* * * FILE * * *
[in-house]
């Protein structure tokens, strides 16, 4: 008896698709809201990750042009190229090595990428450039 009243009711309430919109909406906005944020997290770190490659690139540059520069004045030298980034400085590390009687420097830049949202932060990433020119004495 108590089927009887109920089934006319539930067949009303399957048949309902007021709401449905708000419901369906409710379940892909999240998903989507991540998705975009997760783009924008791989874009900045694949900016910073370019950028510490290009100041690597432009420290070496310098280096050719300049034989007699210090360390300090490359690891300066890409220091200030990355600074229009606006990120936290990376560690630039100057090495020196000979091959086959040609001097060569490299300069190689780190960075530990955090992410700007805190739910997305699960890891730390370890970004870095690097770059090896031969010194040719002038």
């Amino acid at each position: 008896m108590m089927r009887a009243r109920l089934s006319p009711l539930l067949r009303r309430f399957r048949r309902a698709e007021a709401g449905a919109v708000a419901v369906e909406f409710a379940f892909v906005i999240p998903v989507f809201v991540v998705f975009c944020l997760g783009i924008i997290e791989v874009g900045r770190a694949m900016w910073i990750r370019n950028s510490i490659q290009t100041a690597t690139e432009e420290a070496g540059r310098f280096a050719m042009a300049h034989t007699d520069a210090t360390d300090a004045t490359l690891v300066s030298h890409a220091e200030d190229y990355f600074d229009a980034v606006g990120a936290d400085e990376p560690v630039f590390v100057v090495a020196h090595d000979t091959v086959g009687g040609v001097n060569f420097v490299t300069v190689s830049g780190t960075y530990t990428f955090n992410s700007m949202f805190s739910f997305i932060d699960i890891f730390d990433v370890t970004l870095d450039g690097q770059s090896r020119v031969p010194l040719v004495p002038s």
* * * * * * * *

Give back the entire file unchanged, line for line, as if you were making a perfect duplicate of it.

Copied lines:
[in-house]
């Protein structure tokens, strides 16, 4: 008896698709809201990750042009190229090595990428450039 009243009711309430919109909406906005944020997290770190490659690139540059520069004045030298980034400085590390009687420097830049949202932060990433020119004495 108590089927009887109920089934006319539930067949009303399957048949309902007021709401449905708000419901369906409710379940892909999240998903989507991540998705975009997760783009924008791989874009900045694949900016910073370019950028510490290009100041690597432009420290070496310098280096050719300049034989007699210090360390300090490359690891300066890409220091200030990355600074229009606006990120936290990376560690630039100057090495020196000979091959086959040609001097060569490299300069190689780190960075530990955090992410700007805190739910997305699960890891730390370890970004870095690097770059090896031969010194040719002038």
């Amino acid at each position: 008896m108590m089927r009887a009243r109920l089934s006319p009711l539930l067949r009303r309430f399957r048949r309902a698709e007021a709401g449905a919109v708000a419901v369906e909406f409710a379940f892909v906005i999240p998903v989507f809201v991540v998705f975009c944020l997760g783009i924008i997290e791989v874009g900045r770190a694949m900016w910073i990750r370019n950028s510490i490659q290009t100041a690597t690139e432009e420290a070496g540059r310098f280096a050719m042009a300049h034989t007699d520069a210090t360390d300090a004045t490359l690891v300066s030298h890409a220091e200030d190229y990355f600074d229009a980034v606006g990120a936290d400085e990376p560690v630039f590390v100057v090495a020196h090595d000979t091959v086959g009687g040609v001097n060569f420097v490299t300069v190689s830049g780190t960075y530990t990428f955090n992410s700007m949202f805190s739910f997305i932060d699960i890891f730390d990433v370890t970004l870095d450039g690097q770059s090896r020119v031969p010194l040719v004495p002038s």